Why I Left My Big Bank

There are three ways to vote in this country. You can vote in an election. You can vote with your feet. And you can vote with your money. If one way doesn’t work, you can try another. This is good to know and remember.

If you are as frustrated as I am by how Washington has failed to end the “heads we win, tails you pay” regime of our major financial institutions, then listen up. I’ll tell you what I’ve done. You may want to do the same.

Yes, a few of our banks are “too big to fail.” But we can fix that. We can make big banks smaller. All we need to do is move our money from a big bank to a small bank or credit union.

This is not a new idea. It is a movement with a name: Move Your Money. The July issue of Consumer Reports provided a list of possible benefits, including lower interest rates on loans and credit cards as well as higher yields on deposits.

So I’ve moved my accounts from the bank I’ve done business with for decades. I did this with great reluctance because the employees of the bank— the tellers and floor officers— have always been straight-up and helpful.  I hate the idea that some of them may suffer while the big dogs continue to get bonuses.

But moving our money may be the only way to push back on the “Hood Robin” policies of our government and the cozy relationship between our legislators and the mega-banks.

My decision to make this change wasn’t a quick one. Changing banks is a big hassle. You have to change all your automatic deposit arrangements. You have to change all your automatic payment arrangements. You have to redo all those electronic fund transfers for EFT bill paying. And you have to keep cash in two accounts while you make the transition.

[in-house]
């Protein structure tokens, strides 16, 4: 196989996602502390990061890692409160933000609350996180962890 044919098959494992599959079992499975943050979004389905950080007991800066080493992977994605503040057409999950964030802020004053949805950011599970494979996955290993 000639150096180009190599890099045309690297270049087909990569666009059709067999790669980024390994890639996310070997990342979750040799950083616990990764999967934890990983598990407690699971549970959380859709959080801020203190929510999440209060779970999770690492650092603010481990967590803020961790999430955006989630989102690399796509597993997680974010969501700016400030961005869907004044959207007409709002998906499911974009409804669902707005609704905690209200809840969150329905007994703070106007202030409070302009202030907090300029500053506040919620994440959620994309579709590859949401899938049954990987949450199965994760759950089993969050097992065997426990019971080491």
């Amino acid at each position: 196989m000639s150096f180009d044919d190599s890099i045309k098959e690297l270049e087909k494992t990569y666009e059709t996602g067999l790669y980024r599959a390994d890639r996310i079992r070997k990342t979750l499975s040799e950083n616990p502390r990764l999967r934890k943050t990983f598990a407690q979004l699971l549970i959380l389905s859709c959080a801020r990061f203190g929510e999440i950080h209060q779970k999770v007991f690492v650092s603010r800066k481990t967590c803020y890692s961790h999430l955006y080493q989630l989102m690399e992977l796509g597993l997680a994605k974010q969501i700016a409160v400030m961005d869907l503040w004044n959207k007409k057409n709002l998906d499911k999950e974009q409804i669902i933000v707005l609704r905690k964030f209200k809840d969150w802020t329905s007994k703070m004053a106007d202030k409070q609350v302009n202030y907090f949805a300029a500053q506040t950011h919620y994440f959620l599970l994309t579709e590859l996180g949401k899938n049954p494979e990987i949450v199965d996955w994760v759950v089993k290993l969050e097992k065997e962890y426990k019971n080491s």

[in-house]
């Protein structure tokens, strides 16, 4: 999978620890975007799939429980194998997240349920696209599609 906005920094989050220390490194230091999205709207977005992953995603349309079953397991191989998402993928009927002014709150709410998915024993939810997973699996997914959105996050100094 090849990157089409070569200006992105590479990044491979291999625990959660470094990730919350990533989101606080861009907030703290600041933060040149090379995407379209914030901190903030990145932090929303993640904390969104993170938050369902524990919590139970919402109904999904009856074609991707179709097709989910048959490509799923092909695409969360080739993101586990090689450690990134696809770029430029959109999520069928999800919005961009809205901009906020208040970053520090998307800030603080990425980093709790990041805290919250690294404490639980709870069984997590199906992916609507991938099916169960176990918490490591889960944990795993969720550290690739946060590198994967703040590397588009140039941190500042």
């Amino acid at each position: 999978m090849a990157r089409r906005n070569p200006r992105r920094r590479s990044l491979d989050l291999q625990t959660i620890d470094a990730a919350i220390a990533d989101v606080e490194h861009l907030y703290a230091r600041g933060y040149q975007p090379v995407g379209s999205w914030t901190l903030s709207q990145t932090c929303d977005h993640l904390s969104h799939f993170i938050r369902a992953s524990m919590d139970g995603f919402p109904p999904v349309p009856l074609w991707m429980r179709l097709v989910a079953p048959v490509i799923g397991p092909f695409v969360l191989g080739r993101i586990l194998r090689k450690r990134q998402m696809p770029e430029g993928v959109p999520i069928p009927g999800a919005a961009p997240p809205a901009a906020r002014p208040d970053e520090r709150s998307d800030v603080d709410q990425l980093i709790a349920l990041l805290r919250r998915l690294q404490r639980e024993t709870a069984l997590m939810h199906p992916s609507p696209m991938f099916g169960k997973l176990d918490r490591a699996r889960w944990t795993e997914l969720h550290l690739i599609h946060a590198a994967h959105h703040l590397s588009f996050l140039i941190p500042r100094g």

I started to think about doing this two years ago. That was when Bank of America bought Merrill Lynch. I understood it as a necessary rescue, but I was stunned when former Chairman Ken Lewis referred to Merrill as the “premier” financial services firm. I can think of many descriptors for Merrill, but “premier” is not among them. Merrill is part of the problem.

I’m not alone in this view. Here’s Michael Lewis quoting master short seller Steve Eisman in Portfolio magazine. Lewis also quotes him in “The Big Short,” his wonderful book about the insanity of Wall Street.

“We have a simple thesis,”Eisman said.“There is going to be a calamity, and whenever there is a calamity, Merrill is there.”

The urge to move became more serious last December. That’s when I went to get a home equity credit line to build a pool. The mortgage on our house, held by Bank of America, is only 40 percent of the recent purchase price. Exercising the full credit line would have brought the debt to value ratio up to 69 percent, assuming the pool added no value. The interest rate Bank of America advertised every day in the lobby was 4.49 percent.

Since I had a long history with Bank of America, strong cash balances, a top credit rating, multiple sources of income, could have built the pool with available cash, and would happily arrange for automatic payments, I had the silly idea that I would qualify for their 4.49 percent rate.

But I was wrong. For me, the rate was going to be 5.99 percent.

Later, I learned that about the only way you could get the 4.49 percent rate was if you had no first mortgage. I’ll let you decide whether the posted rate is less than forthright. For me, it was a sign that Bank of America management still couldn’t identify a good customer.

At Charles Schwab, I borrowed the money at 3.99 percent.

So, I’ve done my bit to end “too big to fail.” One account went to Charles Schwab.  Schwab, like Fidelity, could be used as a model for the Limited Purpose Banking discussed in a March column. Another account went to Broadway Bank, a family-owned bank with a branch in little Dripping Springs Texas, not far from the tiny Burns family homestead.

Next week: How you can move your money and get paid to do it.